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Mercedes-Benz X-Class

A PICK-UP WITH XTRA CLASS (some text hidden)

By Jonathan Crouch

The X-Class, according to its maker, is 'the Mercedes amongst pick-ups'. Jonathan Crouch takes a look at what's on offer.

Ten Second Reviewword count: 52

The Mercedes X-Class pushes the boundaries of what's possible from a classic mid-sized pick-up. It bends ruggedness and practicality with the typical Mercedes-Benz characteristics of driving dynamics, comfort, design, safety and connectivity. If you can afford it and don't want your pick-up to lead too arduous a life, it's a tempting combination.

Backgroundword count: 119

In some ways, it's surprising that it's taken recedes this long to enter the pick-up segment. The company has, after all, been a competitive player n the van market for decades and it's long been established that LCV brands need to have a pick-up in their portfolios. Perhaps Stuttgart was waiting until it had just the right design to base its contender on. That arrived with the launch of the Nissan NP300 Navara in 2015, a pick-up featuring coil sprung suspension that revolutionised what was possible in terms of on-tarmac handling from a vehicle of this kind. The X-Class takes that engineering, then adds a bit of extra Mercedes class to it. The result is a very complete contender.

Driving Experienceword count: 228

The X-Class borrows its mainstream engines from the Nissan Navara NP300 pick-up model it's based upon. There's a choice of two 2.3-litre diesel units; the X220d gets a single turbo 163bhp powerplant and uses manual transmission, while the pokier biturbo X250d features 190bhp and comes only as an auto. Both models come only with engageable 4MATIC all-wheel drive. Power is transferred via a six-speed manual transmission. If you want more, then you can talk to your Mercedes dealer about the high-torque V6 diesel engine used in the X350d 4MATIC AWD variant, which offers 258bhp and a maximum torque of 550Nm. Whatever your choice of engine, Mercedes reckons that this X-Class sets a fresh standard for tarmac driving dynamics in a pick-up, without compromising off-road performance. It's helped in this by the adoption of the Nissan Navara's coil-sprung suspension system - most rivals still have a cruder leaf sprung set-up. A wider track helps cornering stability and Mercedes is the only manufacturer in the segment to opt for large, internally vented brake discs on both axles as standard. Optional is the Mercedes 'Dynamic Select' driving modes system, this kind of set-up a rare thing to find in the pick-up segment. There are five drive programs to choose from: Comfort, ECO, Sport, Manual and Offroad. These modify the engine characteristics, the automatic transmission's switching points and the ECO start/stop function.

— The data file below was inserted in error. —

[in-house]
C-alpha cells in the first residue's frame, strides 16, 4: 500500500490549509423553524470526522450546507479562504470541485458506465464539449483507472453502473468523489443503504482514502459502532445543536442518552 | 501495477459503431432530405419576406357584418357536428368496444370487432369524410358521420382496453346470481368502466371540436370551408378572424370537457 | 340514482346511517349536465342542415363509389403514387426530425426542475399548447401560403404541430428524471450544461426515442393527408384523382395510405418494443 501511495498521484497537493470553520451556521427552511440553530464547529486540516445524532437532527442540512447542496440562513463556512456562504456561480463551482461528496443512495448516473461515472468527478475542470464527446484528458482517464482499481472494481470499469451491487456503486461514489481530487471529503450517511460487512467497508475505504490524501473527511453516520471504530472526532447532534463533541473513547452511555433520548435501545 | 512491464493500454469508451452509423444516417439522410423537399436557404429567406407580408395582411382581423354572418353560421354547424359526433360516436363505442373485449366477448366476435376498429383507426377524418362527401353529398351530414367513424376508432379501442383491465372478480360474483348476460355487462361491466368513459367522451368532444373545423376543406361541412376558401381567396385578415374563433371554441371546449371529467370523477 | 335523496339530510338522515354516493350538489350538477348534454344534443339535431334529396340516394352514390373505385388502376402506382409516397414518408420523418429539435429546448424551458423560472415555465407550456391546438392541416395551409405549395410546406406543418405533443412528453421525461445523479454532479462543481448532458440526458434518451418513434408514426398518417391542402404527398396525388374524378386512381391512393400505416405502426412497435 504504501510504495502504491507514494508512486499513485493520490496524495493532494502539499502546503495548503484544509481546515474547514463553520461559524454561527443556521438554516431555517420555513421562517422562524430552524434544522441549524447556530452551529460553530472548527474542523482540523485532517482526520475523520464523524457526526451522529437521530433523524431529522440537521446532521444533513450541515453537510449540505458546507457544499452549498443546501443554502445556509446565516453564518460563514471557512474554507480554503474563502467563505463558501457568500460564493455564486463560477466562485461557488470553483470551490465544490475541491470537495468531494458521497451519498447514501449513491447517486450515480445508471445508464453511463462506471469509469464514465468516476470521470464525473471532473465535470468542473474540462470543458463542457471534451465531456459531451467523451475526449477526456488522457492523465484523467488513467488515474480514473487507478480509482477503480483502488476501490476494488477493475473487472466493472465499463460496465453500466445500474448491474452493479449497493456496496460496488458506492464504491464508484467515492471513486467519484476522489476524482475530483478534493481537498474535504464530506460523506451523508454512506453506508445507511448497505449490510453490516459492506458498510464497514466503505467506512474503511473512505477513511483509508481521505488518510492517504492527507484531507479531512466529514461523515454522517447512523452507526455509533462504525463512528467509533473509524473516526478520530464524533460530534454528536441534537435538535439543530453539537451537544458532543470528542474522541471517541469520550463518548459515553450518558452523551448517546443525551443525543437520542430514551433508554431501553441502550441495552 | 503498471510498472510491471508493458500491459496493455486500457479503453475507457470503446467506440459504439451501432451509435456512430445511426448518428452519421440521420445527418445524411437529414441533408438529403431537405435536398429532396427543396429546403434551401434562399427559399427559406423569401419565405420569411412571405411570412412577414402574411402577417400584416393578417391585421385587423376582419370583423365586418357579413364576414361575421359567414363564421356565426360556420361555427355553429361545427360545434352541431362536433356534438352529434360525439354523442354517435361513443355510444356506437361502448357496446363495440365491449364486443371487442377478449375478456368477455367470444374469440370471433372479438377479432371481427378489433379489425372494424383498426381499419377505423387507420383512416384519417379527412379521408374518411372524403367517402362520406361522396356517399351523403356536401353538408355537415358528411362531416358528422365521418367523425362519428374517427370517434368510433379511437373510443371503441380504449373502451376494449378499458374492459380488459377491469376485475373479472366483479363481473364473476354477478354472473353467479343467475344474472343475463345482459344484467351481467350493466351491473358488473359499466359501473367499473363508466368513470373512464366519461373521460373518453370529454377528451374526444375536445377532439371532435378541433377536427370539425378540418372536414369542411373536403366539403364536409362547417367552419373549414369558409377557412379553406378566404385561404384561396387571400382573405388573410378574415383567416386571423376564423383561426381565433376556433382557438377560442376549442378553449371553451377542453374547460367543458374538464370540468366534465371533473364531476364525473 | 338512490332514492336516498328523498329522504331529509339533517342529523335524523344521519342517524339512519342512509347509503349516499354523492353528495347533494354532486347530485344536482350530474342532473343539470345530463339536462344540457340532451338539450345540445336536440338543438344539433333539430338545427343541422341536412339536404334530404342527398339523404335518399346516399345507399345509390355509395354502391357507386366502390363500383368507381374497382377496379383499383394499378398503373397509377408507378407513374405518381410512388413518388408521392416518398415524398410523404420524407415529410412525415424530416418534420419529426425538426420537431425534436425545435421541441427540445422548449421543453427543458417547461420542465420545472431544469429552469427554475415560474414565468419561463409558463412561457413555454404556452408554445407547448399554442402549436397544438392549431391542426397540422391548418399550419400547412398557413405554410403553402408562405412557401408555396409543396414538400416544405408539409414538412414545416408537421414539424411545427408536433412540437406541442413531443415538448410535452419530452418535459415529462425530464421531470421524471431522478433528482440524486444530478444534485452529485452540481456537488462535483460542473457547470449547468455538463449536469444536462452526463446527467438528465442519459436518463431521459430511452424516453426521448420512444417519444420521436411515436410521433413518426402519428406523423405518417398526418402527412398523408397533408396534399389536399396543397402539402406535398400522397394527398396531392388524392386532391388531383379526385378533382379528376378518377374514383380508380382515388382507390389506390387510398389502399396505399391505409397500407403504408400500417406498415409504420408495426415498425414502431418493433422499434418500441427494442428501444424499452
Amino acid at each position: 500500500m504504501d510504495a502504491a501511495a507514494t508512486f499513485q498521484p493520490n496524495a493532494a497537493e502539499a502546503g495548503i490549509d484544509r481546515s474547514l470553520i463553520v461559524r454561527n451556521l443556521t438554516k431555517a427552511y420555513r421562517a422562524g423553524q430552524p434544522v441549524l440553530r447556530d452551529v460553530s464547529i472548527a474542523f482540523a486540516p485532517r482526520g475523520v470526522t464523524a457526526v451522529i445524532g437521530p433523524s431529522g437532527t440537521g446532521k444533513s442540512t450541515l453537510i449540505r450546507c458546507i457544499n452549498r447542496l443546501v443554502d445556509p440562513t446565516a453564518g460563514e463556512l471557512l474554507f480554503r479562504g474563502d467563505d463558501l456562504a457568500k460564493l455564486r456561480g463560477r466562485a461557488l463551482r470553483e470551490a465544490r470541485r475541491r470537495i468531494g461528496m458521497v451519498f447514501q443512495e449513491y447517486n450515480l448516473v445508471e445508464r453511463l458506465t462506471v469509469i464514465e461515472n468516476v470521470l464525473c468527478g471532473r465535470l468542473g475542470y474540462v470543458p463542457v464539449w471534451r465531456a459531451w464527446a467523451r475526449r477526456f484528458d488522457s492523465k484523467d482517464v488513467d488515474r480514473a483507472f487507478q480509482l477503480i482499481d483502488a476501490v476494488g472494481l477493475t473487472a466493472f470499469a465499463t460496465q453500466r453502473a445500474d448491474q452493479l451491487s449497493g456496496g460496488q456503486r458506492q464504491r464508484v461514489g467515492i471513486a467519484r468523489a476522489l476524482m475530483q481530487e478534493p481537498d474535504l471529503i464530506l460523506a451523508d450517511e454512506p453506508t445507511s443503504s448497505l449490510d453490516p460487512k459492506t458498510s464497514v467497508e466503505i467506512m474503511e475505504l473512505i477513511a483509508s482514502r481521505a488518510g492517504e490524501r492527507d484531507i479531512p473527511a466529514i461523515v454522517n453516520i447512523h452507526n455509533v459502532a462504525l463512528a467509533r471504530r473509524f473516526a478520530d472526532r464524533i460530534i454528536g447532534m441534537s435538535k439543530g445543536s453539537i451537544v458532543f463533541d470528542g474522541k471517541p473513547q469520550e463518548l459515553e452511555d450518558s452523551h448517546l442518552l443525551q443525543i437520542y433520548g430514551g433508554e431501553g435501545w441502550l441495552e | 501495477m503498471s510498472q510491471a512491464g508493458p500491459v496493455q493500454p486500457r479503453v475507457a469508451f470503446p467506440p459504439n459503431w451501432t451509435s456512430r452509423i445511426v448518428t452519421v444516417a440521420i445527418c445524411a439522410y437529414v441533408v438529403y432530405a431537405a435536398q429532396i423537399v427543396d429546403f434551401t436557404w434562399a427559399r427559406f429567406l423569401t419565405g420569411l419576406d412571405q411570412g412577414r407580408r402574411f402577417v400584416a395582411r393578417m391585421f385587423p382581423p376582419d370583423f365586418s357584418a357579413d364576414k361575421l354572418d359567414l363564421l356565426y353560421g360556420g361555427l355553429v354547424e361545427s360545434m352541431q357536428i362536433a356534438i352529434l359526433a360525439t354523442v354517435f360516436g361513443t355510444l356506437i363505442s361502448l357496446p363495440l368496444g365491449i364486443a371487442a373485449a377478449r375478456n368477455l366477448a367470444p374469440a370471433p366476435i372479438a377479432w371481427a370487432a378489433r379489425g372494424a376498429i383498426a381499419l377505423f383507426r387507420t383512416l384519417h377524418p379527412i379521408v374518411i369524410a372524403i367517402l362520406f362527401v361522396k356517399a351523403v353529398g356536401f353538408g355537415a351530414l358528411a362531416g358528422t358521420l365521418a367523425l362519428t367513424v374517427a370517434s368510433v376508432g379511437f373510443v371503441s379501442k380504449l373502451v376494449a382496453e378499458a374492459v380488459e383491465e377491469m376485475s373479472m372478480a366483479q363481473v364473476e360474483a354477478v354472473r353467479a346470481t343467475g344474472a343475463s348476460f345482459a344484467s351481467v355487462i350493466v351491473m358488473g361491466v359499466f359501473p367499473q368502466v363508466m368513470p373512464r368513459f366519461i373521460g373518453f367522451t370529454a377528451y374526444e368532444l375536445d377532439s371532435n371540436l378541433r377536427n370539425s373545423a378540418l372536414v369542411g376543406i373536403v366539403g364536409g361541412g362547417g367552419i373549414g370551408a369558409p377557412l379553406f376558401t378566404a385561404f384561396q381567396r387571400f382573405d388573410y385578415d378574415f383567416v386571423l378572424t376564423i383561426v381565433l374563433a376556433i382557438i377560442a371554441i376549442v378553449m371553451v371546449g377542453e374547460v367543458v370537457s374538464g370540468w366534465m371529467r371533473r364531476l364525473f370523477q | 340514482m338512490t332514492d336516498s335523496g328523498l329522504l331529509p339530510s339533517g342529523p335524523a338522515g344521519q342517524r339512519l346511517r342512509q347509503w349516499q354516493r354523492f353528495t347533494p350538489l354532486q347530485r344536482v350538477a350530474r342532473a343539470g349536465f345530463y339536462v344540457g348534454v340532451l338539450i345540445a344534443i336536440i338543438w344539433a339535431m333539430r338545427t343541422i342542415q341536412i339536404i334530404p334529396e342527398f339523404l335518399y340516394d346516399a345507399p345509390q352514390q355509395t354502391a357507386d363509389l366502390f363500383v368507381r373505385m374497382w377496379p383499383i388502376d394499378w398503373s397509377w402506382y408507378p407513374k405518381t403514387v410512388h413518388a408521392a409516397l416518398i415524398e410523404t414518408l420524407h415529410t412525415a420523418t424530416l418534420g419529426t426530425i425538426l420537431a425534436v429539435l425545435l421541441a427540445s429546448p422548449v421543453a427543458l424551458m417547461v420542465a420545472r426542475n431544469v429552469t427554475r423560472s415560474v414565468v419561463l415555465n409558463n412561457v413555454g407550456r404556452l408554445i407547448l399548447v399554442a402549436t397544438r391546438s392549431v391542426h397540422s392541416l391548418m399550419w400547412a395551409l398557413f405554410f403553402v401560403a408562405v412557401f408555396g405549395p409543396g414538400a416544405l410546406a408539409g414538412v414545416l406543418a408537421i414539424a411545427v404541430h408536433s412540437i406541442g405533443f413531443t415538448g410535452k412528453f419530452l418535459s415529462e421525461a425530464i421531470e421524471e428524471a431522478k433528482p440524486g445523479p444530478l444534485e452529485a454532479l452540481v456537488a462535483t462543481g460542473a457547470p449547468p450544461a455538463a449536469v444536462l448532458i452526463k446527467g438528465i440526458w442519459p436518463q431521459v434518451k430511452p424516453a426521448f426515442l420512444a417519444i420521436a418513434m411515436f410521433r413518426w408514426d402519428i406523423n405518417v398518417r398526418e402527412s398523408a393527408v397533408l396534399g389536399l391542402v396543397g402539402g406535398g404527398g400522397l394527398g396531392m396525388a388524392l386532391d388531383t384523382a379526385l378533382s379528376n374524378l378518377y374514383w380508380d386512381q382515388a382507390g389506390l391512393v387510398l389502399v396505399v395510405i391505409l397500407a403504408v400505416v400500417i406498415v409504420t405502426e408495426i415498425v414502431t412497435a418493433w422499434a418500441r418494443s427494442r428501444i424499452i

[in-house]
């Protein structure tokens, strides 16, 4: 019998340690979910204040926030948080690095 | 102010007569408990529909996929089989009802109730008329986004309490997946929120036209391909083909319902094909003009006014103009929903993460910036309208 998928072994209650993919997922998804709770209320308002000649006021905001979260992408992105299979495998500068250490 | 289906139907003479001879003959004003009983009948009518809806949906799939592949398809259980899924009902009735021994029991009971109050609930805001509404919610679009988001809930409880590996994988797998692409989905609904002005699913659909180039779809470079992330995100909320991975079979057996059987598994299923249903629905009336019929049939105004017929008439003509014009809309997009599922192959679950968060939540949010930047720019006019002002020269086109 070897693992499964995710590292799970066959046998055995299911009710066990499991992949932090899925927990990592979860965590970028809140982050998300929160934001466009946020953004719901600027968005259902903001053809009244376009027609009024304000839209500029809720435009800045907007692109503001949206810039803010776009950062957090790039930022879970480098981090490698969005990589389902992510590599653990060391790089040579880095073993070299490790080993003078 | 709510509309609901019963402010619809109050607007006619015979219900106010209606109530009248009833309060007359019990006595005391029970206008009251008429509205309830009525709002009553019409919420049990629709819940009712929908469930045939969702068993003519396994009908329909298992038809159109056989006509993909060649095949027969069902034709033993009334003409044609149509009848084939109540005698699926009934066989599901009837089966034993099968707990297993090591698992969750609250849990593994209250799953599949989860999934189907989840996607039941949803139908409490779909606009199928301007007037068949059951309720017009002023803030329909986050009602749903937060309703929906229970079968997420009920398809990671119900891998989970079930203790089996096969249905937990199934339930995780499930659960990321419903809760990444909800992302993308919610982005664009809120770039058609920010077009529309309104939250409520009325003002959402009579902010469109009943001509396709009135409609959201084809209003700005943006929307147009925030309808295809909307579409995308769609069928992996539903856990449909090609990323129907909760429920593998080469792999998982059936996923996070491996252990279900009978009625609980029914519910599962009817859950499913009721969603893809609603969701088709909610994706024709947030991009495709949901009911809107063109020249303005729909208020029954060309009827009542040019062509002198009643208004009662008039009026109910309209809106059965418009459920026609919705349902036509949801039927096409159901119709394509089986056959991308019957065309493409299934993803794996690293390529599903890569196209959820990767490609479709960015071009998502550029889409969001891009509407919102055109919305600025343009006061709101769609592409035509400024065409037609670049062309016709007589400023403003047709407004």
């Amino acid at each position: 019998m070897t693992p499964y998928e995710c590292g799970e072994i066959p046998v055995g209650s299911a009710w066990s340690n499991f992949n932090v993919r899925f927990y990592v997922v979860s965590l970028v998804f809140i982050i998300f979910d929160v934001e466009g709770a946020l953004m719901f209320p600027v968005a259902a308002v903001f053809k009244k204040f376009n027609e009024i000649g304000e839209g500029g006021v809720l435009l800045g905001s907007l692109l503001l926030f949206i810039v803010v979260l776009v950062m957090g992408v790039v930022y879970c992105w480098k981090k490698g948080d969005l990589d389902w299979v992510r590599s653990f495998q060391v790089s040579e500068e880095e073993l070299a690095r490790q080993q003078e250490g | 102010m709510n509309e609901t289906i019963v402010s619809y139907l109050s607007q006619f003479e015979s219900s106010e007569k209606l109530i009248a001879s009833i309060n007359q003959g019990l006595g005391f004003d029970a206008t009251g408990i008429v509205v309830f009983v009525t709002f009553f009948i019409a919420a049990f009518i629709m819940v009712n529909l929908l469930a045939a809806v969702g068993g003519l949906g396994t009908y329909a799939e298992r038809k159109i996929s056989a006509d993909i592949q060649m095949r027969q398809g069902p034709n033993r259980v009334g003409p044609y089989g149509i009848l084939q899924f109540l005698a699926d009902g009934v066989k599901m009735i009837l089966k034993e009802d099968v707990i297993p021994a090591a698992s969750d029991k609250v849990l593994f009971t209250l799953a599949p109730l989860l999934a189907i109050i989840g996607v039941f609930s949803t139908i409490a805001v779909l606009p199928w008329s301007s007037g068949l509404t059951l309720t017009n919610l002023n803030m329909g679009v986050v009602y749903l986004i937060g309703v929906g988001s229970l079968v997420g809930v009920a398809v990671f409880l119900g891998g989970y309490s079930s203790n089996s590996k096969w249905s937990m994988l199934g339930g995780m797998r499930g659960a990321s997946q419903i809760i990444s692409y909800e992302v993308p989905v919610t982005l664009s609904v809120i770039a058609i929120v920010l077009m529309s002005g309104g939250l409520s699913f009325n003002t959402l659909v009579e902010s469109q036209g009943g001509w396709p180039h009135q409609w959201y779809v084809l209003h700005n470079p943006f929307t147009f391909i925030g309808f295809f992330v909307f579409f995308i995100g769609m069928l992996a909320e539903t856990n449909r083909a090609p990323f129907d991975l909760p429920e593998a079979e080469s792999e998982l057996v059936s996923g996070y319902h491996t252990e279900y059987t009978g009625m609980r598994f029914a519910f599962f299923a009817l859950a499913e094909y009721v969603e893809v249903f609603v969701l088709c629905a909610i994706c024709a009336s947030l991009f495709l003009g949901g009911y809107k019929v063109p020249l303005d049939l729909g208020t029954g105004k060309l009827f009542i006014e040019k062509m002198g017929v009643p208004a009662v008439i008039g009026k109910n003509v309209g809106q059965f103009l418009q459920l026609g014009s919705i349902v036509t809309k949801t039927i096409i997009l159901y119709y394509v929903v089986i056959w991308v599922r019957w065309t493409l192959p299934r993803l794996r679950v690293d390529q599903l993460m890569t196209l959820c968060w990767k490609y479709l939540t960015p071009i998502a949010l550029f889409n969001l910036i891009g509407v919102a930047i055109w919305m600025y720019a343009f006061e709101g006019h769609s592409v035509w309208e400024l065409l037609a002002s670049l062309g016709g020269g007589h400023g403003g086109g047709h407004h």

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Pictures (high res disabled)

Statistics (subset of data only)

Min

Max

Combined mpg:

45

CO2 (g/km):

170

Height (mm):

1819

Length (mm):

5340

Max Speed (mph):

114

Price:

28000

40000

Width (mm):

1920

Scoring (subset of scores)

Category: Pick-Ups

Performance
70%
Handling
70%
Comfort
70%
Space
60%
Styling, Build, Value, Equipment, Depreciation, Handling, Insurance and Total scores are available with our full data feed.

This is an excerpt from our full review.
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